Monday, August 30, 2010

What Next for Monetary and Fiscal Policy?

It is now pretty obvious that government policymakers are in a quandary. The economy is not growing the way they had hoped; criticism abounds as does confusion; and usable policy instruments are in short supply. Alan Blinder, a former vice chairman of the Federal Reserve Board, wrote an interesting op-ed for the August 26 Wall Street Journal on the dwindling options the Fed has to deal with the current situation ("The Fed is Running Low on Ammo", subscription required). He states that there are four additional measures available to the Fed.

  1. The Fed could adopt a quantitative easing policy of buying private securities rather than Treasuries. 
  2. The FOMC could change its wording to say that its commitment to a near-zero fed funds rate is even longer than the "an extended period," as it now says.
  3. The Fed could lower the interest rate the Fed pays on bank reserves. It is currently set at 25 basis points.  Blinder suggest that it could be lowered to below zero -- a minus 25 basis points, in order to induce banks not to hold idle reserves. 
  4. Fed bank examiners could ease up on questioning bank loans and indicate "that some modest loan losses are not sinful, but rather a normal part of the lending business."
Blinder concludes: "So that's the menu. The Fed had better study it carefully, for if the economy doesn't perk up, it will soon be time to fire the weak ammunition."

There are obvious problems with these tools. Buying private securities needs to be done carefully to avoid charges of favoritism. Changes in the wording of FOMC statements can have a transitory effect on markets but it is a rather weak tool. Blinder is "dubious that there is much mileage here." A negative rate of interest on reserves or excess reserves is an intriguing idea, but the Fed appears to be leery of what this would do to money markets. Finally, using bank examiners for macroeconomic goals establishes a bad precedent and may not work in any case. (I wrote a post related to this suggestion in February 2009 -- "The Regulators' Dilemma.")

Given the limited ability of the Fed to do much in addition to flooding the economy with money, which may not work and would cause great anxiety in any case, which would not be helpful for either consumer or investor confidence, one presumes that Administration policymakers are considering what fiscal policies they might take. One school of thought is that increased government spending, for example on repairing and improving infrastructure such as water and sewer systems, bridges, roads, and public transportation systems, should be undertaken. According to this school, the current deficit should not be a concern in an economy with unused resources, but the increased spending in the near-term should be coupled with a long-term plan to reduce the budget deficit once the economy recovers. Others argue that tax incentives are a better way to go than than increased government spending.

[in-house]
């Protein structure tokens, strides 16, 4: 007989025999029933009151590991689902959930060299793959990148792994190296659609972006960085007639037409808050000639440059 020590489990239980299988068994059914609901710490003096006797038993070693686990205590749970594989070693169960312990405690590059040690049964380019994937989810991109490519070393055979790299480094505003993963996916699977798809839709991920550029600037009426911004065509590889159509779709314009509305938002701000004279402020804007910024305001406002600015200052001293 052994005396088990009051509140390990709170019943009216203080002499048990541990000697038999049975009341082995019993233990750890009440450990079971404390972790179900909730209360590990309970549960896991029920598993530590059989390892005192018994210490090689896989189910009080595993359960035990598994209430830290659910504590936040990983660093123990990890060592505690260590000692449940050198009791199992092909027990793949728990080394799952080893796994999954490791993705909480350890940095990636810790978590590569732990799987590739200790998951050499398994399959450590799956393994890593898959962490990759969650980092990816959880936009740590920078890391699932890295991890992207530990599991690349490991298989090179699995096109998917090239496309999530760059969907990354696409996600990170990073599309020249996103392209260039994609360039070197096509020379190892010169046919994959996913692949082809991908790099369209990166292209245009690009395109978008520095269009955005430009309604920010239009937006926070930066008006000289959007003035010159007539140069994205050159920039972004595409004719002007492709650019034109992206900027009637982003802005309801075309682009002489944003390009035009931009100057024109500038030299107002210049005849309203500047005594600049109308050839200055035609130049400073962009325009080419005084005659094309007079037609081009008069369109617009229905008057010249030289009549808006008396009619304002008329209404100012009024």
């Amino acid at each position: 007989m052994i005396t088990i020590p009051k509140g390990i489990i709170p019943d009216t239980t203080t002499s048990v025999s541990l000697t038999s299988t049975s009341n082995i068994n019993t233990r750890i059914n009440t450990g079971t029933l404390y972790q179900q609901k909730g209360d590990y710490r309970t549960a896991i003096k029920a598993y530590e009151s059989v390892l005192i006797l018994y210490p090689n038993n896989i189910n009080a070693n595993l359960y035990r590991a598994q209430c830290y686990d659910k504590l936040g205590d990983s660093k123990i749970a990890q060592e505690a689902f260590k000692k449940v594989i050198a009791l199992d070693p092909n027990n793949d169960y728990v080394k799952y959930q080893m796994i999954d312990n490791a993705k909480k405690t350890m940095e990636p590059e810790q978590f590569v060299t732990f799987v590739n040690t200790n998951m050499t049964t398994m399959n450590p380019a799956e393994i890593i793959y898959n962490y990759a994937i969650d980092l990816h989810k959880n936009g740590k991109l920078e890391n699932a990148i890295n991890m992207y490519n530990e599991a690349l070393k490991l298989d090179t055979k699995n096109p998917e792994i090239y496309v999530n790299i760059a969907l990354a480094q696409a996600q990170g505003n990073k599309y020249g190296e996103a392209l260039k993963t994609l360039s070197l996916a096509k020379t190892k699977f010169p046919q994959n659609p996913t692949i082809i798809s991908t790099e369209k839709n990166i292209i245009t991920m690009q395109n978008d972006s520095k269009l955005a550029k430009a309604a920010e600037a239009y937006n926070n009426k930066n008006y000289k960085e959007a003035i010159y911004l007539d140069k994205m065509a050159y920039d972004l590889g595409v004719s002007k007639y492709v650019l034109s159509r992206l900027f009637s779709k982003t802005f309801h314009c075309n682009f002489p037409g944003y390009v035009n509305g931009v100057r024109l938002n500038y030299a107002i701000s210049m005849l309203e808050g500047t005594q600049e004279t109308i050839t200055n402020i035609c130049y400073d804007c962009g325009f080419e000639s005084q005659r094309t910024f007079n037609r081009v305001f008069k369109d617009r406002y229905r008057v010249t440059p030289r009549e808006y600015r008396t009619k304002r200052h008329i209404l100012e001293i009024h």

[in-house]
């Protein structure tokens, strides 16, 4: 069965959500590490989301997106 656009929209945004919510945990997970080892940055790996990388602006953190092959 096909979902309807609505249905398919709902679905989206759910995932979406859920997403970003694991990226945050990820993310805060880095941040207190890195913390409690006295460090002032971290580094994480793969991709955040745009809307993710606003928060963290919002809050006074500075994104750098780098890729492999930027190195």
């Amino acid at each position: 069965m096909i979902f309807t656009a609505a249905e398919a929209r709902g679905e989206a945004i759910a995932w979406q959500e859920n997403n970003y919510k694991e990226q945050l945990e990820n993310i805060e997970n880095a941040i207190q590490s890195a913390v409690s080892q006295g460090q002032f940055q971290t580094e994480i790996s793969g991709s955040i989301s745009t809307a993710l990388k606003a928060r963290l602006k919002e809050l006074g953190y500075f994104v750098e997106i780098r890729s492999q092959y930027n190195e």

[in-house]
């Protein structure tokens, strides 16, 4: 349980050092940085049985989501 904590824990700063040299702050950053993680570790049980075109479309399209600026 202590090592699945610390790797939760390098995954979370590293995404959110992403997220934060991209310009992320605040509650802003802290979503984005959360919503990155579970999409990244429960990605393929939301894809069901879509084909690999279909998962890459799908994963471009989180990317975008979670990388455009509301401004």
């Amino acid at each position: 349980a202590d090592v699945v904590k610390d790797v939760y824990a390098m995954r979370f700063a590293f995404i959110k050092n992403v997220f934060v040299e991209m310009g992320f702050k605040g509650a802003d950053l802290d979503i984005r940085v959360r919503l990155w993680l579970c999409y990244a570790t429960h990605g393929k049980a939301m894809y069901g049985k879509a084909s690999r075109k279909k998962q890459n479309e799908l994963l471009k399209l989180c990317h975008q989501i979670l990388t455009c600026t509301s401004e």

The fear of deficits and its use in political arguments (by conservatives against increased spending initiatives and by liberals against tax cuts) have appeared to make any changes in fiscal policy for the time being impossible. I do not know if the economy will continue to be weak or deteriorate, but, if the economy does get noticeably worse, the Administration and Congress, regardless of the outcome of the November elections, will face deafening calls to take action. Already, the Tea Party movement, which has no discernible economic prescription to current problems except perhaps to think that reduced taxes and reduces government spending should be the goal, is holding large rallies as the growing economic unease serves to swell its ranks. That must worry politicians, even though it is hard to know how to assuage the Tea Party movement. Most will probably eventually conclude that the best response is to take measures they hope will improve the economy, even if this meets with political criticism from Tea Party activists and others. 

The Administration likely believes that it has no ability to address the current bad economy in any meaningful way before the November elections. They must be hoping that the pessimists are wrong and that the economy will improve, if only slowly. However, if that does not happen and the economy worsens, some sort of fiscal stimulus (by a different name, no doubt) will be enacted. If the Administration and Congress do not do this in response to a bad economy, then U.S. politics has fundamentally changed more than I think it has. 

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